There is another class of coloured people who make a business of keeping the troubles, the wrongs, and the hardships of the Negro race before the public. Having learned that they are able to make a living out of their troubles, they have grown into the settled habit of advertising their wrongs – partly because they want sympathy and partly because it pays. Some of these people do not want the Negro to lose his grievances, because they do not want to lose their jobs.

He recognized how appealing it is to be a victim, and also that power players would use victimization to rally the masses to their side, all to maintain their own influence. In contrast, Washington rallied his people to notpermit our grievances to overshadow our opportunities.”

The trouble is, taking our grievances and turning them into opportunities is much harder than playing the victim. But our grievances—each and every one, every single time—create opportunities. Opportunities to strengthen our character, to increase our wisdom and compassion, to learn to stand on our own feet and walk forward.  With each and every situation that presents itself to us, we get to decide: “Is this a graveyard to bury [my] heart? Or is it a garden, where new life will start?”

Indeed, choosing to be a victim is saying, “I am sick, and I do not want to get better.” Imagine being sent to the hospital and choosing to never leave even though you are fully capable of leaving. That is being a victim. That is letting something or someone or some circumstance—even when they are truly hard and difficult—closet us up for the rest of our lives, wallowing in that one moment. In the end, I’m not saying that choosing to be a victim will lead to a degenerate life of crime like the example above. No, the effects are usually more subtle, usually slow in coming--one self-consumed day at a time. And though the end result may not be physical shackles, there are emotional, mental, spiritual, and psychological shackles.

Now, I know that most of us aren’t these major figures I have been discussing. You may dismiss these examples as outliers, too extreme, not relevant to us. These examples mean nothing to me, you might think. My own life is much different. It’s just day-to-day stuff with me, and venting helps. Or, It’s much too hard. I have real reasons to be a victim. But I beg to differ. In fact, this life is filled with opportunities to practice your responses to what happens to you. And, as the adage goes, “Practice makes perfect.” And what better time to start than now?

The time is now to ask the question: Where am I pulling out that victim card or feeding the flame of victimhood?

As parents, how often do we “keep score” of how much we do versus our spouse, and pull out that scorecard to emphasize how bedraggled and worn we are, and how they just aren’t pulling their weight, how that’s just not fair?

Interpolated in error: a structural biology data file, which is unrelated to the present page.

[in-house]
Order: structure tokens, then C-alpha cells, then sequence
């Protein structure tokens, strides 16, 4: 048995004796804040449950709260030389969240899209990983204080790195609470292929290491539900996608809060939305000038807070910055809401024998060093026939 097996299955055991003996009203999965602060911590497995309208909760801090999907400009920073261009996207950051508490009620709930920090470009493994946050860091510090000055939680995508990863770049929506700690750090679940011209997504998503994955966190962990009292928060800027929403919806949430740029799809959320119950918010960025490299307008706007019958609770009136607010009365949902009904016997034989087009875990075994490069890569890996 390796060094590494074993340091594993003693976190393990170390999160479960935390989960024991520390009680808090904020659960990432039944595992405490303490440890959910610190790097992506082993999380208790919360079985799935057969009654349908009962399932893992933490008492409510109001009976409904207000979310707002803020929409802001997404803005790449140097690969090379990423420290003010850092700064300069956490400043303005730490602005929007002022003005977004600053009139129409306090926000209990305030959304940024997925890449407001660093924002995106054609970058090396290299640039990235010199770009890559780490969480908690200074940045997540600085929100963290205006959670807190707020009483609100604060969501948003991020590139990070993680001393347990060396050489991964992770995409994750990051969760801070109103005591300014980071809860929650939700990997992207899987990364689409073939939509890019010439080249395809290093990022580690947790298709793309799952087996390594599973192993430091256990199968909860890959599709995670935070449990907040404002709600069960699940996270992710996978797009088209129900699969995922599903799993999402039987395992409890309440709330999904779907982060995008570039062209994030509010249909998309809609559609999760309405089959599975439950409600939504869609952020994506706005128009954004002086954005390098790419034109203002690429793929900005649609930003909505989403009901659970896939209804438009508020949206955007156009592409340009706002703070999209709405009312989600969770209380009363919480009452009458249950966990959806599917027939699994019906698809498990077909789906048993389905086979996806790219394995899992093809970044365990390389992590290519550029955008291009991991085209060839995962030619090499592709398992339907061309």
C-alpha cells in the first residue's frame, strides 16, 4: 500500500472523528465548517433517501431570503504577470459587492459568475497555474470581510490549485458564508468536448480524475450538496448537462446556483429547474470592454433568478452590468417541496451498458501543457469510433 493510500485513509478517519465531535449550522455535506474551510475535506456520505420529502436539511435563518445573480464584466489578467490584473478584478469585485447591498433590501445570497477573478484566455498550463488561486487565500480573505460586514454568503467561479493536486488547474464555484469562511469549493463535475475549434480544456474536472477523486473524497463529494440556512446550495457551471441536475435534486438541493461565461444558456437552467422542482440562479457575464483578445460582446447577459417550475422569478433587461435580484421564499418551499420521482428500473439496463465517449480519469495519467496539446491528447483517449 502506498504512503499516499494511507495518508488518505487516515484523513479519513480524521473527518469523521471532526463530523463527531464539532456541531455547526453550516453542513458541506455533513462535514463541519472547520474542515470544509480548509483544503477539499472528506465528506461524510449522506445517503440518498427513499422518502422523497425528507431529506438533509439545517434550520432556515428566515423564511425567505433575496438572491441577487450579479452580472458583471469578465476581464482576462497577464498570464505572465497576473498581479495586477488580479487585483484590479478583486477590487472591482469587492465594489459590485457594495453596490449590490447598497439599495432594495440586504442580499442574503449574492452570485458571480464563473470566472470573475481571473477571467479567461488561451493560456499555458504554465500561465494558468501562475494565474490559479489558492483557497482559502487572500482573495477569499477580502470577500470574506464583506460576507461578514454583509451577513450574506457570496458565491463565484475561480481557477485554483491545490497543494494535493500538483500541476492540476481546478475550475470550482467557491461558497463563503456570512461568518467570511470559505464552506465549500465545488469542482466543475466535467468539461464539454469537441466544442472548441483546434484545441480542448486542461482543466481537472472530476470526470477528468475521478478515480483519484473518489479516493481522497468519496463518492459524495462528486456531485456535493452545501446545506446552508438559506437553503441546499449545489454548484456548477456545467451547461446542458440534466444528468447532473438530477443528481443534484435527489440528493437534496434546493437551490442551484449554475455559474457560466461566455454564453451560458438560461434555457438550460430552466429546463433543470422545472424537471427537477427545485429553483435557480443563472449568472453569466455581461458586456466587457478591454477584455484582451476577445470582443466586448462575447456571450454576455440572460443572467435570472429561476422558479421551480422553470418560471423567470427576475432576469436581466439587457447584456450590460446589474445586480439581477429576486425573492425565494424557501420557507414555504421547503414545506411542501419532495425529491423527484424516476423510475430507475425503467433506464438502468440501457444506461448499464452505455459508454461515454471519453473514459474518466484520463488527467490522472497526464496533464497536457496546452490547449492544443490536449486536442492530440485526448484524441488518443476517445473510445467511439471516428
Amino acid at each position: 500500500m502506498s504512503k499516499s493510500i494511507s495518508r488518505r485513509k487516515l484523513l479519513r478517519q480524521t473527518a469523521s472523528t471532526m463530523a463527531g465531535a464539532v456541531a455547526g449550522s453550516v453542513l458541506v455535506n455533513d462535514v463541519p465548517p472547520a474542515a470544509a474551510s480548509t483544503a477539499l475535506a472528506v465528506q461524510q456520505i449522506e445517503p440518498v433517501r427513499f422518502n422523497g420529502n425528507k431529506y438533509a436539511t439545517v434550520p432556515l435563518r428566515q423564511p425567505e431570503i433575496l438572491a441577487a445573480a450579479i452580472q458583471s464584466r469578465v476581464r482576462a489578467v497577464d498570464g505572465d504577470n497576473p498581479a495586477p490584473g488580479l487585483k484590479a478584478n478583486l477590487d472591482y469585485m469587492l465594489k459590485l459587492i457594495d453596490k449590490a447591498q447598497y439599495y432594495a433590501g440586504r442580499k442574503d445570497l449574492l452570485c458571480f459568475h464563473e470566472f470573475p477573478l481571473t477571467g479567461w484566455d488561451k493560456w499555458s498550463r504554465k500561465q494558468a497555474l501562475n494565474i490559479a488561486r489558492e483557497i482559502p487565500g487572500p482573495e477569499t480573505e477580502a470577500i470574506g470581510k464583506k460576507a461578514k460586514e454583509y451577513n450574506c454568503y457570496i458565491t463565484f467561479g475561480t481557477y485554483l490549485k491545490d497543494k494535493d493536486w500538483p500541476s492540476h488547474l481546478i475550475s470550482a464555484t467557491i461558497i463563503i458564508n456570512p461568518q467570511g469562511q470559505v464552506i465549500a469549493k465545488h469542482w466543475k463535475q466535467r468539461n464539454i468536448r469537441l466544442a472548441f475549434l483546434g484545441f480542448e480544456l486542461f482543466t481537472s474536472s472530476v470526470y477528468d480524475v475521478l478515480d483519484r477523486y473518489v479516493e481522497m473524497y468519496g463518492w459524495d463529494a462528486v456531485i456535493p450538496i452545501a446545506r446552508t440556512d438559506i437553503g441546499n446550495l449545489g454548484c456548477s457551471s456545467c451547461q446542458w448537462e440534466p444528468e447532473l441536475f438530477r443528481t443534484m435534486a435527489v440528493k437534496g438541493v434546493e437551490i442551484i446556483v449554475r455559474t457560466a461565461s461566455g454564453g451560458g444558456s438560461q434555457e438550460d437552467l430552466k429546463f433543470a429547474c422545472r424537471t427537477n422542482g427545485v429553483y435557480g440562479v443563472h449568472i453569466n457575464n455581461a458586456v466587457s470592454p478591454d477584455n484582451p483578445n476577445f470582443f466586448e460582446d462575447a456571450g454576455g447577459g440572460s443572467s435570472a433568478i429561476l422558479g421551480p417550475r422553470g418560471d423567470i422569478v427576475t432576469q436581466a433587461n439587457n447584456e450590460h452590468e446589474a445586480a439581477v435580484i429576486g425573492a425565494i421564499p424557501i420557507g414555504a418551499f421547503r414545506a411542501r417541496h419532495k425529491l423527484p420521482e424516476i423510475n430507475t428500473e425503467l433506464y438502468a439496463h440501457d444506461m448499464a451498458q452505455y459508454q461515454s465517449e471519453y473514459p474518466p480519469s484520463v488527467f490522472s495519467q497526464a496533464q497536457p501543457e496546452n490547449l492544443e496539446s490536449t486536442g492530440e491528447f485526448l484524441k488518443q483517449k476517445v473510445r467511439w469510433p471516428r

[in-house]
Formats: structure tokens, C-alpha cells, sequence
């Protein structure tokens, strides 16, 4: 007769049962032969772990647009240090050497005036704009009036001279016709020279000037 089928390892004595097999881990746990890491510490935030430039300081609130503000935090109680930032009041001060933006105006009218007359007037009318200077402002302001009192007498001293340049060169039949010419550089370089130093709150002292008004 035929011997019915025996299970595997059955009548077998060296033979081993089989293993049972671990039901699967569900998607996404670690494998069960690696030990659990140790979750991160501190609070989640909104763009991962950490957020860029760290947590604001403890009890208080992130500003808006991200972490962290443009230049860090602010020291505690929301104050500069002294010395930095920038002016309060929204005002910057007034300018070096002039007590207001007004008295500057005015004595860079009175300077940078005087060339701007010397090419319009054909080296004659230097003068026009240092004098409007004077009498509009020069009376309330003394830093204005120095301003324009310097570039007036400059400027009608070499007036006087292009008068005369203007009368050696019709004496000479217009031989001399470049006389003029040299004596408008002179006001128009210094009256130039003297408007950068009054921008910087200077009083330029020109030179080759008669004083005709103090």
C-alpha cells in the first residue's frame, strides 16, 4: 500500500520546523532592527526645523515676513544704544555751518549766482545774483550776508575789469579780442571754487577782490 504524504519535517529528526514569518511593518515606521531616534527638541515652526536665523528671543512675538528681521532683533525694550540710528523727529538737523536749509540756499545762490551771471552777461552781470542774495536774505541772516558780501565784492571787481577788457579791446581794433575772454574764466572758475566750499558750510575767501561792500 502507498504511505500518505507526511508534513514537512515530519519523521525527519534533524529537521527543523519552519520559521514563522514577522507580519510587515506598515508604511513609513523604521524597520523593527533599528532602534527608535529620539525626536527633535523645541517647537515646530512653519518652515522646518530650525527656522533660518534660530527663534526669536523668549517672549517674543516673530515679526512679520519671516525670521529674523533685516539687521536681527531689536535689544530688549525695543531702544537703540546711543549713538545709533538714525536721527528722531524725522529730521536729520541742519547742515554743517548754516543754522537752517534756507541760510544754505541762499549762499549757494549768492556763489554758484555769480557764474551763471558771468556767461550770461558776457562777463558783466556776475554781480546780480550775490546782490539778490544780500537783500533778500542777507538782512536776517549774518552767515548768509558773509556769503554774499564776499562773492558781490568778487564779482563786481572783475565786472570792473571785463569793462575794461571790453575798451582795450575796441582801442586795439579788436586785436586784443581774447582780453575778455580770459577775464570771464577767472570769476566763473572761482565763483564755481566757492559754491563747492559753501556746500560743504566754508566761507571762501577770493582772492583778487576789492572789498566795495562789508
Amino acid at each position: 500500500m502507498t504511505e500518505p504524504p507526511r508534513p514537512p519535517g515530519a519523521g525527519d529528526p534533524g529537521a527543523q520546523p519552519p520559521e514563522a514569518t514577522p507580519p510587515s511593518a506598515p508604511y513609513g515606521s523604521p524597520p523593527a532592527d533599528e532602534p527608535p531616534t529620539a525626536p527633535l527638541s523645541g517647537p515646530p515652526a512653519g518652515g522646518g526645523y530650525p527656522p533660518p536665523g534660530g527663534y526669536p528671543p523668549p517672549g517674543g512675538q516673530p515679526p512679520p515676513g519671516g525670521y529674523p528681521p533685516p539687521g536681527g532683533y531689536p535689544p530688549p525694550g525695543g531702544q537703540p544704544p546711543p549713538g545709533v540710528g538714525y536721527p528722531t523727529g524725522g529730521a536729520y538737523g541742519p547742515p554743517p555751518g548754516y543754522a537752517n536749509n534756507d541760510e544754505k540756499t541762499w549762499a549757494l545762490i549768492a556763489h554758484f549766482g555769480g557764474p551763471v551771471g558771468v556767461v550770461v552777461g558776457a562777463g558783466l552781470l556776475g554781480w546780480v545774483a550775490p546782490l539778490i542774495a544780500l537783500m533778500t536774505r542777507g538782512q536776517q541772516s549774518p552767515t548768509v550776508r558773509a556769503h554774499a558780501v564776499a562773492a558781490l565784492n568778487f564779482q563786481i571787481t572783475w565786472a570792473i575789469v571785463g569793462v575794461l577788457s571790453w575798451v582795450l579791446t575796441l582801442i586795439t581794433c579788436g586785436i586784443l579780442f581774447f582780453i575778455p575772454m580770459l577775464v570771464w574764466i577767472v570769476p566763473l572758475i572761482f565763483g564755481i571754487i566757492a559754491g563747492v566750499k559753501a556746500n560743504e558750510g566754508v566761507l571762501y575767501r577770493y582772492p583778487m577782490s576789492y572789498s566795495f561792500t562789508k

In relationships, how often do we turn disagreements on the other person by playing the victim card in order to make them feel guilty and hence win the argument?

In our social media use, why is it that we are so anxious to spread the latest horrible stories and feed on any connection we may have to their happenings?

As parents, how often do we blame teachers, coaches, friends, or others for our children's struggles?

As workers, how often to we seethe over the slights and injustices put upon us by others, and use that anger to gossip, complain, and make excuses for not doing good work?

As citizens, how often do we demonize factors in society and use them as battle cries when we do not succeed in our careers or education?

How often to we use victimized excuses to cop out on things we just don’t want to deal with that day?

How often do we post our misery to garner attention, sympathy, goodies, favors, and love?

How often do we attribute our failings to anyone or anything else, other than just owning it and working to do better?

These are tough questions, but show how easy it is to let victimhood creep into every corner of our lives if we let it. But on the flip side, isn’t it empowering to know that you have the ability to never be a victim again? This does not mean that you can magically sidestep all the negative things that happen to you in life, often because of the actions of others. Life throws some pretty tough stuff at us, but we can be happy despite it. Happiness is all in how you handle these difficulties. Will you make a habit of creating small world wars over every perceived injustice, or use real struggles as tools to strengthen you, embolden you, and provide stepping stones on the ladder to wholeness and dynamism?

So what will it be? Will we let our victimization determine the course of our lives, leading us to anger, frustration, and an endless supply of angst, like Perry Smith, and like many people—including political and religious leaders of our time? Or, will we take what life gives us, and use it to build character, strength, and a legacy of optimism and inspiration for generations to come, like Joe Rantz and Booker T. Washington? To quote Brandi Carlile, “You can dance in a hurricane, but only if you’re standing in the eye.” And when life throws a hurricane at us, as it most certainly will do, how do we get to that eye, that place of peace despite the tumult and hurt? We choose to walk there, with our own two feet.